Casamia, an unassuming family-run restaurant tucked away in a village near Bristol, is a one Michelin starred establishment well and truly on the rise, discovers Debra Waters.
Casamia is not a restaurant that shows off. The décor is of a pared-down trattoria: simple, rustic and intimate; the menu is written in a sparse, toned down manner. The day we visit the two tasting menus have been – apologetically – limited to one. There is no a la carte. A sole tasting menu seems a tad restrictive – until we taste the food.
Casamia was a popular and respected local Italian until two things happened to elevate it to Michelin star status and national renown. Firstly, in 2006 the owners Paco and Sue Sanchez-Iglesias entrusted their self-taught sons to run the kitchen while they went on holiday. If legend is to be believed, Peter and Jonray stripped Casamia in their parents’ absence, transforming it from a colourful 100-seat eatery into an unfussy 40-cover restaurant.
Then, in 2010, after many trying rounds, the brothers’ cooking and their parents’ impeccable skills front-of-house won them the title of Gordon Ramsay’s Best Restaurant. Unsurprisingly, since the show aired they’ve had "a massive response from the public and the restaurant bookings have gone mad."
It’s the extra touches that makes Casamia Michelin star material. Menus – given to diners in a black envelope – feel like an invite to a banquet; the Laguiole cutlery includes water buffalo horn butter knives; there is a strong, confident wine list; the service is friendly, unintrusive and professional.
The winter lunch menu starts with Star anise twisted bread sticks with a subtle truffle dip, there’s home-made bread and butter, followed by Beetroot, barley, iced yogurt and pickled fennel. This risotto-style dish is a perfectly palatable concoction of sweet, sharp and earthy; the simultaneous sensations of hot and cold reminiscent of food found in children’s fantasy books.
The two mains options – salmon and lamb – are equally impressive. There’s a succulent Gloucester-reared Saddle of lamb with a naughty nugget of crackling that resounds pleasingly through the brain on crunch. Carrots are tender, the parsley purée and shallot crumble minimalist portions with maximum flavour. Salmon comes boldly pink with a caper crust, light-as-air lemon emulsion and gems of roasted cauliflower.
For dessert, each diner is presented with a divinely velvety Tiramisu in a foil takeaway container; a homage to a treat from the brothers’ childhood. It tastes too classy to be dismissed as a gimmick. There’s an optional selection of British and Italian cheeses, including a blue from Totnes and moreish Caerphilly, followed by home-made and Damian Allsop chocolates.
It’s a fine menu independent of the extras we’re then indulged with: a tradtional Apple crumble is elevated from a traditional pud to a dessert that’s intensely fruity and light. It’s presented with showmanship – accompanied by a table setting of apples and spices which release a glorious scent after liquid nitrogen is poured.
But it’s the popcorn soup with Amalfi sorbet that has instilled itself in the psyche as the lasting culinary memory – a lipsmackingly buttery consommé lifted by a concentrated lemon ice that is sweet, piquant and refreshing.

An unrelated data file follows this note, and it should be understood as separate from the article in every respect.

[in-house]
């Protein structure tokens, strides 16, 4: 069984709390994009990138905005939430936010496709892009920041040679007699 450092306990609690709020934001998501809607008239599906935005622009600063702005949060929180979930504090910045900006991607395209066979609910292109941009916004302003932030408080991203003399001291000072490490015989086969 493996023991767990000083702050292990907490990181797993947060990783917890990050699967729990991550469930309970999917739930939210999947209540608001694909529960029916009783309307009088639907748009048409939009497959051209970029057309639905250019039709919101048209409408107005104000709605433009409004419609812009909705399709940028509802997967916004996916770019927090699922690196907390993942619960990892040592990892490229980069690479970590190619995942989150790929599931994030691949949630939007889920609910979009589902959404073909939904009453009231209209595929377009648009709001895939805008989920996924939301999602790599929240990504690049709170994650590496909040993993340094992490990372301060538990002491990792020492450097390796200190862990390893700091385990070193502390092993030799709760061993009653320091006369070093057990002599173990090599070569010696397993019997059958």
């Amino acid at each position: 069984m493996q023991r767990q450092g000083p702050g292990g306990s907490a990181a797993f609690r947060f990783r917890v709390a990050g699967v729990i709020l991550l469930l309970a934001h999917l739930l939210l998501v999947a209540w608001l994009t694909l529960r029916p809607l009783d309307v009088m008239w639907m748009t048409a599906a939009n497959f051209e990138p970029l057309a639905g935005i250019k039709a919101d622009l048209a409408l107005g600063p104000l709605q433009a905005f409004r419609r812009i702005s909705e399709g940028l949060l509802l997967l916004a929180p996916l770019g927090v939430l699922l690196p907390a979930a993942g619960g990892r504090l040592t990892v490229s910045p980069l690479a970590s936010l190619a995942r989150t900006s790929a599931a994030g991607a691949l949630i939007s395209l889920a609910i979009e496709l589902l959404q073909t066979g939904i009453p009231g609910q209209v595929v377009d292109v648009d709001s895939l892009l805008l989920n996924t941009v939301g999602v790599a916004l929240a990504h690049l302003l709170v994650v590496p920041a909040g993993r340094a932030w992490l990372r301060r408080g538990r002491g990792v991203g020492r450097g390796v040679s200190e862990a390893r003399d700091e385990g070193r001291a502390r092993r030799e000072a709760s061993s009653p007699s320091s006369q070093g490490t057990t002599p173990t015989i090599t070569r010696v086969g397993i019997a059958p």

Casamia offers delicate, self-assured cooking, imbued with a lightness of touch and a sense of play. The siblings explain that they like to remain "respectful to the classics while coming up with innovative ways of breathing new life into old dishes." They certainly like to push the boundaries, and clearly have fun with their food, while remaining sensitive to their diners’ need for a meal they can tuck into as well as remember. In keeping with modern mores, produce is reassuringly local – herbs are from highly-regarded Jekka McVicar’s organic farm and even the water is from the Mendips in Somerset.
With a new book out this year, and increasing publicity surrounding these up-and-coming talents, expect to see more of the Sanchez-Iglesias brothers this year.
Two brothers, three questions
How do you harness your creativity?
Rather than reproducing dishes that have been made before, we take a step back and look at every aspect of the dish to establish exactly why something is cooked in a certain way or why specific ingredients are used. We challenge everything! Sometimes people are nervous about creativity and worried that it won’t work – this makes them hold back. You have to follow your instinct and this is at the heart of our cooking.
What do you offer that’s original?
Our cooking is all about ingredient combinations and presentation. We want to suprise and give the diner an experience that is unlike anything they’ve tasted before. Cooking to us is art and experiment; we never do something just because that’s the way it’s always been done.
Who are your heroes?
This is a difficult one. One is definitely our dad – with what he’s achieved himself and the fact that he’s always believed in us and put everything on the line to support us. One has to be Gordon Ramsay – we grew up watching his cooking programmes and reading his books. When we met him through the Ramsay’s Best Restaurant programme he was so inspiring and supportive. He’s like our mentor. The other one has to be Heston Blumenthal. He was the first one to show that there were other ways of doing things and his scientific approach challenged cookery methods in this country. When he opened his pub, it demonstrated that fine dining doesn’t have to be confined to a restaurant environment.
38 High St
Bristol BS9 3DZ
T: 0845 074 5692